In this guide we will explore the legal and financial structure of a limited company (SPV) that is set-up to purchase an investment property.

Who owns the property when held in an SPV?

The limited company owns the property

When purchasing a property for investment purpose through a limited company (an SPV), the legal owner will be that company. It will appear on all the deeds and documents relating to the property at the land registry.

A company is a legal entity in it’s own right and as such has the right to enter into contracts and obtain finance just like an individual can. it can also sue or be sued. …


I have been building financial models for global, blue-chip organisations for over 15 years.

These large companies see great value and have invested large amounts of money in building accurate models to help them make their daily decisions.

Often entrepreneurs focus heavily on starting their business and neglect to fully explore the commercials. You might feel that until you are generating big money there’s no need for financial modelling like the ‘big’ companies. However, building a solid financial model is absolutely one of the best things you can do for your startup. Why?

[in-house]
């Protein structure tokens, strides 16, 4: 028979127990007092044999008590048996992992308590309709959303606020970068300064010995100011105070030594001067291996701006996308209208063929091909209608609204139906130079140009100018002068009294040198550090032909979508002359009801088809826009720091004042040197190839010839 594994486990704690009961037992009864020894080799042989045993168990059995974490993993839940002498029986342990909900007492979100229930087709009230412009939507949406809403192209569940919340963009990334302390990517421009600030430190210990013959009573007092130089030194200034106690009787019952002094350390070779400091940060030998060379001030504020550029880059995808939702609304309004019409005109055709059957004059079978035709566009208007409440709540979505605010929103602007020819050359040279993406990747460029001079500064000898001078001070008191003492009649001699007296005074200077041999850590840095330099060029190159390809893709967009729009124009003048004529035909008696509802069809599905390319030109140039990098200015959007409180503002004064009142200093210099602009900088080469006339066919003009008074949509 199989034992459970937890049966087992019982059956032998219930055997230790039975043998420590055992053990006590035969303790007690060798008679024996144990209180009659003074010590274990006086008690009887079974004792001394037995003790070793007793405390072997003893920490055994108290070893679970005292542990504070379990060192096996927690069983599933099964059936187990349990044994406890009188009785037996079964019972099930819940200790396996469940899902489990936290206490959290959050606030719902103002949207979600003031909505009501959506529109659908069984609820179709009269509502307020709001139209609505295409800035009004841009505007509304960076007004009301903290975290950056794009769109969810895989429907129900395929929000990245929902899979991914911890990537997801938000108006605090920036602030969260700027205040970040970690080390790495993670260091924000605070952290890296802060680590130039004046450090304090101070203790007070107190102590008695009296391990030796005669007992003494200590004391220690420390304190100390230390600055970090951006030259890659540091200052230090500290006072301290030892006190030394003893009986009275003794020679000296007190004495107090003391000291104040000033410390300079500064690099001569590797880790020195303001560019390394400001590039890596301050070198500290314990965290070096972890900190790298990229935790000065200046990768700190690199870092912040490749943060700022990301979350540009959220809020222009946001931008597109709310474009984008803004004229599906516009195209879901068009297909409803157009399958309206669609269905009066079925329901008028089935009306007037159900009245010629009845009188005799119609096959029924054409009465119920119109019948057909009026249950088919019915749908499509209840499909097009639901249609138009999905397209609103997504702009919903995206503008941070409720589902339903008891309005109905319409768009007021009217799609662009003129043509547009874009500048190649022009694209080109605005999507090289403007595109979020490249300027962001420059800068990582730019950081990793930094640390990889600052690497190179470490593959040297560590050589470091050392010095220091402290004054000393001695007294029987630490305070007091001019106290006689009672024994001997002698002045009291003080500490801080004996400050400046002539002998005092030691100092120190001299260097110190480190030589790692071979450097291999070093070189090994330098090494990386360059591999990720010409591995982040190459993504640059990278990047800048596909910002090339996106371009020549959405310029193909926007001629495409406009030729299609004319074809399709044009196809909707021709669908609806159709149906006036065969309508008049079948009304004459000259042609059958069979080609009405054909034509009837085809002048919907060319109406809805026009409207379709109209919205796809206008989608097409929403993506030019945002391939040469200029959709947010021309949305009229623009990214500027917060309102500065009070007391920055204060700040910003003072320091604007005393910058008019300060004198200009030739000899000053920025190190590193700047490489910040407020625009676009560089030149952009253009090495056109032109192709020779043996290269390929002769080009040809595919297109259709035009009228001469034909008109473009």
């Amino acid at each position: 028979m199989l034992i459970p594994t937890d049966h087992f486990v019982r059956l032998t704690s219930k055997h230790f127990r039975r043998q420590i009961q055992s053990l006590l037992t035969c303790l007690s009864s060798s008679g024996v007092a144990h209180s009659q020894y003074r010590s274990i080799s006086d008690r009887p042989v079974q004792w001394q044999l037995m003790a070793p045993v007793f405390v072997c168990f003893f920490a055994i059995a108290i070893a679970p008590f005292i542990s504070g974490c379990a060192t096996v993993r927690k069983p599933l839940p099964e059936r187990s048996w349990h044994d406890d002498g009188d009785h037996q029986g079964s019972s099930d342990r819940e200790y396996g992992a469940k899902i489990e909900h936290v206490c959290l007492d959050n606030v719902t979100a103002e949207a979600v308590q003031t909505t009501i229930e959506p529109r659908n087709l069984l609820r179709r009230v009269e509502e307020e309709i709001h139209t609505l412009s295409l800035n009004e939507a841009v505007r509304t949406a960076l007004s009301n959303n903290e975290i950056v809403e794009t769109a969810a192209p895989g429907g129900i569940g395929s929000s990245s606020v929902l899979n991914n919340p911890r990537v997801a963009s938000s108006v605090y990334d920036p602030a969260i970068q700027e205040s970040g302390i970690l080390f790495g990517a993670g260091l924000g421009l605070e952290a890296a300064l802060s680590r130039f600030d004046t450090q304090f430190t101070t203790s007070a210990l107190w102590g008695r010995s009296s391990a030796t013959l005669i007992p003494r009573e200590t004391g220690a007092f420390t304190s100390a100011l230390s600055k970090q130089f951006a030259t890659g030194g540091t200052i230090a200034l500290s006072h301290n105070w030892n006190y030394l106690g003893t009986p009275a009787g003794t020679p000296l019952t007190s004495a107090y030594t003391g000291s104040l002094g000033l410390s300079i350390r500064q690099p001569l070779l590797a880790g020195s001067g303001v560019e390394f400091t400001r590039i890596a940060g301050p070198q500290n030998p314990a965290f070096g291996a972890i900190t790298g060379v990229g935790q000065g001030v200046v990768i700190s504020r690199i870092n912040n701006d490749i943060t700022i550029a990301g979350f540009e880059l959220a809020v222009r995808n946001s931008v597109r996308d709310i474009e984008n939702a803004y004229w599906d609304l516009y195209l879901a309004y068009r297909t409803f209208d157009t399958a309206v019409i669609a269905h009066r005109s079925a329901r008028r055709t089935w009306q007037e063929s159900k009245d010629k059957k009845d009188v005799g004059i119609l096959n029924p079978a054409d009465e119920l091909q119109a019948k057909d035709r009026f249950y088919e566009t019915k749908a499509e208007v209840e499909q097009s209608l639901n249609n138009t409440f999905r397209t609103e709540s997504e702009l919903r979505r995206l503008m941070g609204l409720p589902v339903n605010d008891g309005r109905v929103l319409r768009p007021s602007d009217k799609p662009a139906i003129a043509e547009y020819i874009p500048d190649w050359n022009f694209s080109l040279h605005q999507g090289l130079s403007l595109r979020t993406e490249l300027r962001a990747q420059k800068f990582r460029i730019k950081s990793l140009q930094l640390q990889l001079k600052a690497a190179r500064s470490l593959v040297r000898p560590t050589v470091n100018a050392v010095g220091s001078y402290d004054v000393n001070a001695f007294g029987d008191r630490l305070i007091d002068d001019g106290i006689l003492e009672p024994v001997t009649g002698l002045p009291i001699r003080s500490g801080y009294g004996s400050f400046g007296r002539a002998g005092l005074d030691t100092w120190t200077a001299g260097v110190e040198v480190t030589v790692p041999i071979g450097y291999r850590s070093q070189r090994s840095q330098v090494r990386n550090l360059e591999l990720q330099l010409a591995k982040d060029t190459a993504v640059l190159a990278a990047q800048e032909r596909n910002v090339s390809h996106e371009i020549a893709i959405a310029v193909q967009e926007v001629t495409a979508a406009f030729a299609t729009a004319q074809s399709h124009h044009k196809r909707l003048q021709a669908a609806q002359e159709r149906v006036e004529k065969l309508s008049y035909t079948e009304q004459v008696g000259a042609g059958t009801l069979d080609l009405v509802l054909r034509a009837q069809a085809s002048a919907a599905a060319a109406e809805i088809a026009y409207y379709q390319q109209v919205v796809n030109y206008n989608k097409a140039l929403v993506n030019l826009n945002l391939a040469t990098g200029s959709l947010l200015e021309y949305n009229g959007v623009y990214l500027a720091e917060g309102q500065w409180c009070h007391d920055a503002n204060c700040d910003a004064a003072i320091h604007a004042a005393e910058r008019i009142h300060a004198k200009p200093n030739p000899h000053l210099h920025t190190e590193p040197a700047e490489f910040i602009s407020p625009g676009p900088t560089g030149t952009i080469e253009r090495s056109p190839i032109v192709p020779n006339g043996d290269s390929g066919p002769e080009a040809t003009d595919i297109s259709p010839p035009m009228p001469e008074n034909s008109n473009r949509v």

Provides you with a financial sense check

My clients often dream up many fantastic ideas, and I always help them ‘run the numbers’. One client came to me with an idea of a bespoke cereal where consumers can pick their own ingredients and it gets delivered directly to your door. …


Before you rush to purchase your buy-to-let property through a limited company, make sure you understand how the structure works, including the ins and outs of the latest tax rules.

In this guide we explore the differences between buying an investment property in your own name and through a limited company known as a Special Purpose Vehicle (or SPV).

(N.B: The terms limited company and SPV are used interchangeably in this guide as an SPV is the type of limited company commonly used in this context).

Let’s start with the new tax rules for landlords

  1. An additional 3% stamp duty for investment property which came into force in April 2016
  2. Landlords who pay the higher-rate of income tax (40% — 45%) will have the tax relief they can claim on mortgage interest reduced to 20% by April 2020 (the example below illustrates how this works). …

About

Tracey from Run The Numbers

CPA Accountant and Director at Run the Numbers. Loves traveling and life. Drop a note at www.runthenumbers.co.uk

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